Anonymous said...

True, all those extra bits would be nice, but we have to remember that the feed is produced as a result of a search. So, in the case of The Nearctic Spider Database, if one were to search a known synonym, the top result in the RSS feed will be a page for a species with the currently recognized nomenclature (on that page will be a table with all the recognized nomenclature for the species, which of course is indexed by Zoom). I suppose we have to step back and really think what we'd want from these sorts of feeds, top search results from an OpenSearch provider or a name server-like output, which would likely be too much to ask of museums and other institutions hosting species pages. I would hope that reference and name mapping could be done by providers of those services & could be coordinated/joined via the LSIDs. In my case, I could also add DOI (where available) in the description element for the RSS feed using some sort of similar "[DOI...]" type convention. But, dumping too much stuff in what is really just free-form text will make stripping/scraping that much more difficult.

Roderic Page said...

"But, dumping too much stuff in what is really just free-form text will make stripping/scraping that much more difficult."

And that is precisely why I want RDF! All this scraping-stuff is unnecessary. There's nothing stopping you exporting RDF with lots of useful metadata as an Open Search result (even if Zoom won't support this -- one could always write the search function from scratch).

Anonymous said...

Indeed, one could write the search function from scratch & RDF might be the way to go. What we need is an attractive package for species page providers (and others) that will permit full-text search & OpenSearch or RDF output. As far as I have been able to find, Zoom Search is the only package that does a whole lot and is relatively inexpensive. As I have said all along, it would be worth investigating if the folks at Wrensoft (who developed Zoom Search) would be able to produce a customized package capable of OpenSearch, RDF, and full-text search results. If there is such a package now, please point me in that direction. I don't want to write a function myself because I have ~4,500 such species pages in The Nearctic Spider Database & my time is limited. So, RSS 2.0 is the best, currently available option in Zoom.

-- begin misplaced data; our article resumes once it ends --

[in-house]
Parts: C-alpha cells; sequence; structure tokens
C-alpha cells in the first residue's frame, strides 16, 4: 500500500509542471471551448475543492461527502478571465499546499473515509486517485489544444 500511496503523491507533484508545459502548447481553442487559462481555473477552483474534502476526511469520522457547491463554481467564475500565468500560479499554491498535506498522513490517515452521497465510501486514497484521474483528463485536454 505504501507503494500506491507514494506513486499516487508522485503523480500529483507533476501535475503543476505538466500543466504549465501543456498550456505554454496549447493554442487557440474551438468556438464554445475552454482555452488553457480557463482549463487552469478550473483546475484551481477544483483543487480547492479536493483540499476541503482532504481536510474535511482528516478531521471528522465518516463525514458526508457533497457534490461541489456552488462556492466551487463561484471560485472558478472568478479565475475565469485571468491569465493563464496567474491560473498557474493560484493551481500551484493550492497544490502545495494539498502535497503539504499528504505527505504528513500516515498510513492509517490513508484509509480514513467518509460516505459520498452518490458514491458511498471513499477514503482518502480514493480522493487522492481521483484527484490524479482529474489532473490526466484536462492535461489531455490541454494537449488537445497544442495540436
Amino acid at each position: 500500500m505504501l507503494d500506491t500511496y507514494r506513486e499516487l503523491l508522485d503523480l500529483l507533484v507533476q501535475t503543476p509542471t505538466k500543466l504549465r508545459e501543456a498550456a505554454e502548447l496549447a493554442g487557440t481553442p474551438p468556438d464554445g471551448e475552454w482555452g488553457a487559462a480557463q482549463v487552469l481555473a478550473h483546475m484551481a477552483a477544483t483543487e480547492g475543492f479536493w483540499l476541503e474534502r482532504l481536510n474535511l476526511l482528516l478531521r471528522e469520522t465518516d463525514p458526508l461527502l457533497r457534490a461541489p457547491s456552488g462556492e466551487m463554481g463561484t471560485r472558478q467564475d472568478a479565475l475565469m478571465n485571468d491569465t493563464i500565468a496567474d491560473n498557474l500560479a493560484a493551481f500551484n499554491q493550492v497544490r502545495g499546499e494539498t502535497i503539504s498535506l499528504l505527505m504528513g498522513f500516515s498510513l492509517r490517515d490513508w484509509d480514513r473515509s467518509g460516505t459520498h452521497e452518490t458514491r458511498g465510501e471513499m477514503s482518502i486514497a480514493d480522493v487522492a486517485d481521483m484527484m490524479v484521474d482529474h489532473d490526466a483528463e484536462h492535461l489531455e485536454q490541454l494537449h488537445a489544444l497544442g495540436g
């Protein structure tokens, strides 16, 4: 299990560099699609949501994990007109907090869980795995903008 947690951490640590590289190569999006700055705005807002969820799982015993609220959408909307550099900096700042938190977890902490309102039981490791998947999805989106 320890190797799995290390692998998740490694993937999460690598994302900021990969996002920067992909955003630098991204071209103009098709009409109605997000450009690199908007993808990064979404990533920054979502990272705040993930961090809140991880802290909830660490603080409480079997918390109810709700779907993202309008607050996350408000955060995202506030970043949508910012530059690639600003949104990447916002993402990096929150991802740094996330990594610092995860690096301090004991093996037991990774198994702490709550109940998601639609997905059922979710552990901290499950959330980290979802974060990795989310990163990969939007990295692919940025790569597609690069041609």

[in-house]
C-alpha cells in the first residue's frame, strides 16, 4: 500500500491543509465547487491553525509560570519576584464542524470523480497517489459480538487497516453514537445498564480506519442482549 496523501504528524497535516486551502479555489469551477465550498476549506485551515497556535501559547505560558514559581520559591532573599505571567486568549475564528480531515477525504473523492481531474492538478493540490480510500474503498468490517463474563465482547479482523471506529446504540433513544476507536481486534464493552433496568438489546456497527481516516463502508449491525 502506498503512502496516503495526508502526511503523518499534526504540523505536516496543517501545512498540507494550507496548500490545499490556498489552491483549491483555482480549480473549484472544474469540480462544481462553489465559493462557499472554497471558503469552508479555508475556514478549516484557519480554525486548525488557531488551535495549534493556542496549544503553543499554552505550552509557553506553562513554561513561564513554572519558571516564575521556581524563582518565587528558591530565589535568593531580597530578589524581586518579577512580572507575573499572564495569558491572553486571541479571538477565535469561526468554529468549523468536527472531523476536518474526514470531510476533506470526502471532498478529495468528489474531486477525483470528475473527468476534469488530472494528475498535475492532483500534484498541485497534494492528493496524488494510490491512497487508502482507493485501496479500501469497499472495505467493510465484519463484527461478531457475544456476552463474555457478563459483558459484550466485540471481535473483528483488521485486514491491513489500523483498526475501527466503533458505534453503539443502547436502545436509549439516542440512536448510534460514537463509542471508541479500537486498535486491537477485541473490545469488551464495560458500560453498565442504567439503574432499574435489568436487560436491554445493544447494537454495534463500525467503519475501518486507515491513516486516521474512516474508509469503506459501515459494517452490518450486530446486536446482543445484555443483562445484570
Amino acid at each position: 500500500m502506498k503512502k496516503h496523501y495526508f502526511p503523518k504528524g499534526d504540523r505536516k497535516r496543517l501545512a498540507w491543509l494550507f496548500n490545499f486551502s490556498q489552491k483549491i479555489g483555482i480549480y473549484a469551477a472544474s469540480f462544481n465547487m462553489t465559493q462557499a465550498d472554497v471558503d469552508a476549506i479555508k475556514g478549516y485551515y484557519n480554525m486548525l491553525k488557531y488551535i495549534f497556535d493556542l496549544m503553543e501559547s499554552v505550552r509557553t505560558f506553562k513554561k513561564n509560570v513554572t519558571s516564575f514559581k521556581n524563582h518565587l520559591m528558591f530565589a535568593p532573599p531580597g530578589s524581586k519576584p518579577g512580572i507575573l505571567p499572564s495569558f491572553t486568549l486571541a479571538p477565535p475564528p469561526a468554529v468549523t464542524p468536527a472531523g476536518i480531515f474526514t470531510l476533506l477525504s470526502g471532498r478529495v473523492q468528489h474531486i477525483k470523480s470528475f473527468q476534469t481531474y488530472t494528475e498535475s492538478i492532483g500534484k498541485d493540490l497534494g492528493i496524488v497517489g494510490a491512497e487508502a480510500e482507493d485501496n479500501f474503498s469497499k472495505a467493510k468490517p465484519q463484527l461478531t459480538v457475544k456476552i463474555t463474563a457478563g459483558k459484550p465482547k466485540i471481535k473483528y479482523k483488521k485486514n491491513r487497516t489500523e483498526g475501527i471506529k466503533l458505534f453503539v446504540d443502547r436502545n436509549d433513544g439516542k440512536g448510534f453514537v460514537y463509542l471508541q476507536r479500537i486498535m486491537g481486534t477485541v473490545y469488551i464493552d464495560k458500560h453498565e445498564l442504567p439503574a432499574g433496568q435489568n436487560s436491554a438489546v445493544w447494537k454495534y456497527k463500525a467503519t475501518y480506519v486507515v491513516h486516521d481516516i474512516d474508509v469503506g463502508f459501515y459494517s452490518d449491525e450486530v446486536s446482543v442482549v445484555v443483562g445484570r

Anonymous said...

Sorry to get this discussion going again when clearly it has died down, but in the face of a rather pervasive move to RSS 2.0 in the blogosphere & elsewhere like the OpenSearch specification, I'm wondering how useful something like RSS 2.0 extensions like Yahoo's Media RSS ( & also the rather new "Open Media Profile" undertaken by Six Apart (a marriage between OpenSearch & Media RSS extension) would be when paired with Simple Semantic Resolution ( With a stylesheet, one could deconstruct an RSS 2.0 feed into RDF and those RSS 2.0 extension/modules would nicely fit into RDF.

Anonymous said...

Discovered a really nice firefox extension (OpenSearchFox) that turns any data source into an opensearch data source and it works really well - this could be used to add open search capabilities to data providers that won't do it themselves.

Anonymous said...

Unless I'm missing something, that FireFox plug-in is nothing more than an automated tool for form submission. What we need is a means to aggregate such results from multiple providers, which means we need xml outputs, not HTML outputs.